The paper "A Health Economics Framework for the Management of Diabetes" is a great example of micro and macroeconomic coursework. Diabetes is one of the most widespread chronic illnesses throughout the world, and is considered by many health experts and policymakers to have already reached epidemic proportions; if unchecked, it is estimated that 1 in 14 adults worldwide – about 380 million people – will be suffering from diabetes by 2025 (Pieris-Caldwell, Templeton, Ryan, & Moon, 2008, 2). The most prevalent and fastest-growing of the three types of diabetes, Type 2, is largely preventable, and thus has become the focus of research and clinical efforts to combat the disease.
In this report, the nature and extent of diabetes in Australia is examined, with particular attention paid to the financial and human costs the disease carries with it, and the potential future impact of diabetes on people and the health system. Recommendations for health managers based on alternative approaches to health economics are presented to suggest ways in which future resources could be allocated to effectively manage and reduce diabetes incidence in Australia. Background: What is Diabetes? Diabetes is a chronic health condition marked by an excess of glucose in the blood, caused by the body’ s inability to produce insulin, or to produce sufficient amounts of insulin, which is a hormone created in the pancreas controlling the amount of glucose in the body (Moon, 2010, 151).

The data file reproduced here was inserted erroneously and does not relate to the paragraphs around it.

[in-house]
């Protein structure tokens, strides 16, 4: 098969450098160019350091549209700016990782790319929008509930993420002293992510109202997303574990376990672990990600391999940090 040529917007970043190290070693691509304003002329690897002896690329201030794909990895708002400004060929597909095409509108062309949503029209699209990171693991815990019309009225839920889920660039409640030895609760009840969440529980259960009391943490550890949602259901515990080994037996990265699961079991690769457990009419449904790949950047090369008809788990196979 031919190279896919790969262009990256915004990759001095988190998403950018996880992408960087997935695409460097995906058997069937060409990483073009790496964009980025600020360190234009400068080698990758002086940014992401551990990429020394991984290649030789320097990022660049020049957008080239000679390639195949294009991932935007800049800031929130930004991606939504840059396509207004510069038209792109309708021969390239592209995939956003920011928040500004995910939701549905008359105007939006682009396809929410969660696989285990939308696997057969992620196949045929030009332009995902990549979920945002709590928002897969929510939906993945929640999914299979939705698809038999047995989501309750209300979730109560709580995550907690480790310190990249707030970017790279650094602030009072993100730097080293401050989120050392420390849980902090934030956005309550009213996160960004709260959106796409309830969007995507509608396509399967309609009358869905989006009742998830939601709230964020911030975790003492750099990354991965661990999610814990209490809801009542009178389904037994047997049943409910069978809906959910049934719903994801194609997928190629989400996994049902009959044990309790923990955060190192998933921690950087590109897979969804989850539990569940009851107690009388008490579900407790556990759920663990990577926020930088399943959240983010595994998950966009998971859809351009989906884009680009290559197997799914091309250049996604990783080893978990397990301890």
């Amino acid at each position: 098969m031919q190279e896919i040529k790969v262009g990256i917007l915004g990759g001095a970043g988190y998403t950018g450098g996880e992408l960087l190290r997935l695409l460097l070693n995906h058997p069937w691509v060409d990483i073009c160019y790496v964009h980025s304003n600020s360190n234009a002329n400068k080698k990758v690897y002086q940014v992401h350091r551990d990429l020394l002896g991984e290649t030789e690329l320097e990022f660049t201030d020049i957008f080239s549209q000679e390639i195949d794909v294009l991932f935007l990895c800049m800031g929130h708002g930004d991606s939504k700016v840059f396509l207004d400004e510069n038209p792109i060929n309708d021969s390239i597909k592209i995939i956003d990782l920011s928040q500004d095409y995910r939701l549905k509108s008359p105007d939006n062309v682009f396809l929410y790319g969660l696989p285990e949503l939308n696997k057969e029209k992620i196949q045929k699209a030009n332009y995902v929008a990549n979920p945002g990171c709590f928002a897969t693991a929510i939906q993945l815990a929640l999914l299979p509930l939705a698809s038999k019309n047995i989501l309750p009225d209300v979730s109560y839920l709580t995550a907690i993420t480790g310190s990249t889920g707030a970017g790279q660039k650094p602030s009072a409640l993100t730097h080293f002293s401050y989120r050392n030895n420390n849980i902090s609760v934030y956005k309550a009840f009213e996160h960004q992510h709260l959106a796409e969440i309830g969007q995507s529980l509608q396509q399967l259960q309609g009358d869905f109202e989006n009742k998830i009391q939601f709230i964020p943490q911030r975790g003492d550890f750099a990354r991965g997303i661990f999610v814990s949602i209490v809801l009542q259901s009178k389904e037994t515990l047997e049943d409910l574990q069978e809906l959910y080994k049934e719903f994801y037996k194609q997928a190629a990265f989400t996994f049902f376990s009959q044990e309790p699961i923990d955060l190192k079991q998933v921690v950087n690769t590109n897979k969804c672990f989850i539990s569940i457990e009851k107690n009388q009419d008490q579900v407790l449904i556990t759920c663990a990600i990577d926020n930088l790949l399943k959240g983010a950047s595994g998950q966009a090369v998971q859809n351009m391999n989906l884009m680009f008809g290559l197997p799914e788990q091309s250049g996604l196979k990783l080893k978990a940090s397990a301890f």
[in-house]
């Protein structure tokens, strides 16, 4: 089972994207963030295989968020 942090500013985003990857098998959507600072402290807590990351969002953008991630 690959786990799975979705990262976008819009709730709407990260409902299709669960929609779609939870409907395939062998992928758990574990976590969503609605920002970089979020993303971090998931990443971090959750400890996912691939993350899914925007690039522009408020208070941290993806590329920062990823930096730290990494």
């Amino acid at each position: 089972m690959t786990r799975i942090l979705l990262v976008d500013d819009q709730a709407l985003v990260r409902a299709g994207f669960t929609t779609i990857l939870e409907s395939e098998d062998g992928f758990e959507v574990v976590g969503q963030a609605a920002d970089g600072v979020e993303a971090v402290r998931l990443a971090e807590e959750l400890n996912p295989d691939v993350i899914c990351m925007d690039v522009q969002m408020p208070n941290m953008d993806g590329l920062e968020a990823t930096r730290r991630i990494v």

There are three types of diabetes. Type 1 diabetes is an auto-immune condition in which the hormone-producing cells, called β cells, do not function and stop producing insulin; the factors which cause Type 1 diabetes are thought to be largely genetic, and there is no known prevention of the disease (Moon, 2010, 152; Silink, 2002, 1).
Gestational diabetes is generally a short-lived condition that affects pregnant women; it usually passes after the birth of the baby but can increase the risk of suffering gestational diabetes in later pregnancies or suffering Type 2 diabetes in later life (Moon, 2010, 152).
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